A mixture of 485 g of E-caprolactone, 34 g of lauric acid and 0.1 g of tetrabutyltitanate was stirred under nitrogen for 19 hours at 170° C. to 190° C. The product was a hard wax with an acid value of 18.6 mg.KOH/g.
A mixture of 485 g of E-caprolactone, 22.4 g of lauric acid and 0.1 g of tetrabutyltitanate was stirred under nitrogen for 19 hours at 170° C. to 190° C. The product was a hard wax with an acid value of 12.4 mg.KOH/g.
A mixture of 500 g of E-caprolactone, 17 g of lauric acid and 0.1 g of tetrabutyltitanate was stirred under nitrogen for 19 hours at 180° C. to 200° C. The product was a hard wax.
To 46.6 g of Dispersant 4 stirring above its melting point (approximately 65° C.) was added 2.7 g of dimethylsulphate causing the temperature to rise by approximately 15° C. The mixture was then stirred for 11/2 hours at 90° C. to 100° C. and cooled to ambient. The product was a hard wax, hereinafter called Dispersant 9a.
A mixture of 32.5 g of Intermediate 1 and 1.25 g of a dry polyethylenimine having a weight-average molecular weight in the region of 100,000, available from BASF under the name "POLYMIN Waterfree" (POLYMIN is a trade mark), was stirred under nitrogen for 8 hours at 120° C. The product was a wax of equivalent 3175, hereinafter called Dispersant 10.
This was prepared in a similar manner to Example 2, but using 40 g of Intermediate 1 and 3.33 g of "POLYMIN Waterfree". The product was a wax of equivalent 1510, hereinafter called Dispersant 11.
This was prepared in a similar manner to Example 2, but using 40 g of Intermediate 1 and 13.3 g of "POLYMIN Waterfree". The product was a sticky wax of equivalent 475, hereinafter called Dispersant 12.
A mixture of 10.8 g of the product of Example 2 and 10.8 g of tetrahydrofuran was stirred and heated until a clear solution was obtained. The solution was cooled to 35° C. and 0.405 g of dimethyl sulphate was added. The mixture was then stirred for a further hour at 65°-70° C. The tetrahydrofuran was then removed from the mixture by distillation, giving the product hereinafter called Dispersant 13.
This was prepared in a similar manner to Example 5, but using 10.24 g of the product of Example 3, 10.24 g of tetrahydrofuran and 0.81 g of dimethyl sulphate. The product is hereinafter called Dispersant 14.
A mixture of 16.1 g of the product of Example 4 and 16.1 g of tetrahydrofuran was stirred and heated. A solution was obtained, but it was not completely clear. The solution was cooled to 40° C., and 4.05 g of dimethyl sulphate was added slowly. There was a vigorous exotherm. The mixture was then stirred for a further hour at 65°-70° C. The tetrahydrofuran was then removed from the mixture by distillation, giving the product hereinafter called Dispersant 15.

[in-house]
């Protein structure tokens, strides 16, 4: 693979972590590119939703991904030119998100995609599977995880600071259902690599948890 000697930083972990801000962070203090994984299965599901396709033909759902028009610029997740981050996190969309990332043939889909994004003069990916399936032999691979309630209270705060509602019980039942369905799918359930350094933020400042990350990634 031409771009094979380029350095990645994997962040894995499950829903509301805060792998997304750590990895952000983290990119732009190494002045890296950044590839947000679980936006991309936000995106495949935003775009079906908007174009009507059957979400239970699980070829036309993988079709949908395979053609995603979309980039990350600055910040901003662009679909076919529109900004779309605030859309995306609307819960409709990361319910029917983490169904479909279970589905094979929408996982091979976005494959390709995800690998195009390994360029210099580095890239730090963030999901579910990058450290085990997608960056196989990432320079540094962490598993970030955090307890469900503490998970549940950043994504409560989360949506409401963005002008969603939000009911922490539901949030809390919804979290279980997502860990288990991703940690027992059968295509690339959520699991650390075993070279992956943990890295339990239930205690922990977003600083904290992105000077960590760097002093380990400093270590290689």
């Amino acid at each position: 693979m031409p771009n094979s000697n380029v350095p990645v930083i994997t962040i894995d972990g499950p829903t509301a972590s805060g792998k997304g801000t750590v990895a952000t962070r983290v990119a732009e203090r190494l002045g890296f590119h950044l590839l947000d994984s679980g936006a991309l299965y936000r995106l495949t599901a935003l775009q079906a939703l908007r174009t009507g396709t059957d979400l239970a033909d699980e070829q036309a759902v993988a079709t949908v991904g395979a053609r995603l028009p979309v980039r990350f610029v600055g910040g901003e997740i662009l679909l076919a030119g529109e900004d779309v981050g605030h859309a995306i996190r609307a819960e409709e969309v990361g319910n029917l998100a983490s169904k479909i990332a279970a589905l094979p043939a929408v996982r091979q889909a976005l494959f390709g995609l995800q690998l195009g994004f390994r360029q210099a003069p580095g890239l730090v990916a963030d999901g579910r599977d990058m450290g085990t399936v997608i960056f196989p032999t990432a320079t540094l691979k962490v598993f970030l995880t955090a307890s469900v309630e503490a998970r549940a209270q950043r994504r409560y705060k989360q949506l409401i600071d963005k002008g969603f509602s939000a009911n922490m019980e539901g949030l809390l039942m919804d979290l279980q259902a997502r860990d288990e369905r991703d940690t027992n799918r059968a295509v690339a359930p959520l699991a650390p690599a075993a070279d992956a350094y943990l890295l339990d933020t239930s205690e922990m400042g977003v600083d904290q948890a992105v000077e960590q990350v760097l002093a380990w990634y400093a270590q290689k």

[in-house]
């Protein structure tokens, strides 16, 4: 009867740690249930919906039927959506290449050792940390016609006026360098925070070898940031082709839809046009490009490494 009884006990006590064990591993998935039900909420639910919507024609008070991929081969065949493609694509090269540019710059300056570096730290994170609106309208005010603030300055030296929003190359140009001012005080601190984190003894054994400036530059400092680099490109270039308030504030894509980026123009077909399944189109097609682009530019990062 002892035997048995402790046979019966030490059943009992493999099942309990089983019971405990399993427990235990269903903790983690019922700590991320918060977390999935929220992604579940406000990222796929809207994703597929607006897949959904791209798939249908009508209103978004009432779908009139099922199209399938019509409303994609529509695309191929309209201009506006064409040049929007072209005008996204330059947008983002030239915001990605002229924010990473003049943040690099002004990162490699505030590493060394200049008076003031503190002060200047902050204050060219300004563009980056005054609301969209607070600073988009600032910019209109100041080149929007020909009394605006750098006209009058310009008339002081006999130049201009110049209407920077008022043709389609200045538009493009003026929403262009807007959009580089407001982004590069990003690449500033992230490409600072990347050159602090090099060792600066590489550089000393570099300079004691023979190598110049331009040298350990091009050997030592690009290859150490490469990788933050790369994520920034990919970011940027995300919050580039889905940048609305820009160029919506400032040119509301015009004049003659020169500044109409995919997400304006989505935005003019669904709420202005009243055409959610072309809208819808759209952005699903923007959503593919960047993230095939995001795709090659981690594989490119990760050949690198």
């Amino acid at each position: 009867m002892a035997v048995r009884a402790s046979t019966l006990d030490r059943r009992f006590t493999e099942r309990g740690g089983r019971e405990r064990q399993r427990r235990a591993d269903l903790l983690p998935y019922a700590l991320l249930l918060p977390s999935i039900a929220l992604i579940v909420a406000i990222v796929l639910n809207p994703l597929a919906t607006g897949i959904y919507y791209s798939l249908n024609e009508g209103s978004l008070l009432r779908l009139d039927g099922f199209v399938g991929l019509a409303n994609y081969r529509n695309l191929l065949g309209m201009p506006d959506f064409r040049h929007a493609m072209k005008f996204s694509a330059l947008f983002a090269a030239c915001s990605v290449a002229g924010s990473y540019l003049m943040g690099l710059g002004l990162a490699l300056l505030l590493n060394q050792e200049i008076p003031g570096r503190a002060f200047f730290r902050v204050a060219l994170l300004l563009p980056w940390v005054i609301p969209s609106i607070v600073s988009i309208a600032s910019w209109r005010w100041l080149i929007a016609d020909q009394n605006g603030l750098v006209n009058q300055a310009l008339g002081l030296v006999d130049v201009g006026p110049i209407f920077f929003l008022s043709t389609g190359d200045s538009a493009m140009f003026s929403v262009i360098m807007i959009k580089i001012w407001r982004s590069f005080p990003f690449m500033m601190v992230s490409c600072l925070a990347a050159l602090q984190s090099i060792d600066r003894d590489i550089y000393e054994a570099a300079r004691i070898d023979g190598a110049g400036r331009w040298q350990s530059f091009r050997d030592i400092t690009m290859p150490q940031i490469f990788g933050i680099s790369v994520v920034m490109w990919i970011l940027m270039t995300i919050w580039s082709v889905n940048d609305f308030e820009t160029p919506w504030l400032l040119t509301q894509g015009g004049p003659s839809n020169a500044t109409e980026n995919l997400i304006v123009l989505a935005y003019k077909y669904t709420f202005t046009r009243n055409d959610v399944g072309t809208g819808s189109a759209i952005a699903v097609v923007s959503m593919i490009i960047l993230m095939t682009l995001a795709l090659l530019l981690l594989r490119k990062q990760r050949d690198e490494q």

This was prepared in a similar manner to Example 2, but using 95.7 g of Intermediate 2 and 7.36 g of "POLYMIN Waterfree". The product is hereinafter called Dispersant 16.
This was prepared in a similar manner to Example 2, but using 97.3 g of Intermediate 3 and 7.48 g of "POLYMIN Waterfree". The product is hereinafter called Dispersant 17.
Table 1 lists a series of preparations carried out in a similar manner and at a similar temperature to Example 2, but using the starting materials, the weights thereof and the reaction times shown in the table.
TABLE 1______________________________________ Polyester Weight of Weight of ProductExam- component Polyester "Polymin Reaction nameple Intermediate component Waterfree" time Disper-No No (g) used (g) (hours) sant No______________________________________10 4 140 20 8 1811 3 90 30 18 1912 5 90 30 18 2013 5 143 11 15 2114 6 90 30 18 2215 6 143 11 15 2316 7 90 30 18 2417 7 138 10.6 17 25______________________________________
65 g of Dispersant 16 was stirred above its melting point (approximately 60° C.) and 4.05 g dimethyl sulphate added, causing the temperature to rise by approximately 15° C. The mixture was then stirred for 11/2 hours at 85° C. to 95° C. The product is hereinafter called Dispersant 26.
This was prepared in a similar manner to Example 18, but using 68 g of Dispersant 17 and 4.05 g of dimethyl sulphate. The product is hereinafter called Dispersant 27.
37.6 g of Dispersant 8 was stirred above its melting point (approximately 45° C.) and 2.7 g dimethyl sulphate added, causing the temperature to rise by approximately 15° C. The mixture was then stirred for 2 hours at 85° C. to 95° C. The product is hereinafter called Dispersant 28.
A mixture of 100 g of Intermediate 3 and 7.69 g of polyethyleneimine, having a number average molecular weight of approximately 600, sold by the Dow Chemical Company under the name "MONTREK 6" (MONTREK is a trade mark), was stirred under nitrogen for 8 hours at 110° C. to 130° C. The product was a hard wax, and is hereinafter called Dispersant 29.
Table 2 lists a series of preparations carried out in a similar manner and at a similar temperature to Example 1, but using the starting materials and the weights thereof shown in the table.
TABLE 2______________________________________ Polyester Weight of Weight of Product component Polyester dimethyl nameExample Dispersant component sulphate DispersantNo. No (g) used (g) No______________________________________22 5 73 13.5 3023 2 70.2 2.7 3124 3 69 1.75 32______________________________________
27.3 g of Dispersant 9 was stirred above its melting point (approx 50° C.) and 2.7 g of dimethyl sulphate added, causing the temperature to rise by approximately 15° C. The mixture was then stirred for 2 hours at 85° C. to 95° C. The product is hereinafter called Dispersant 33.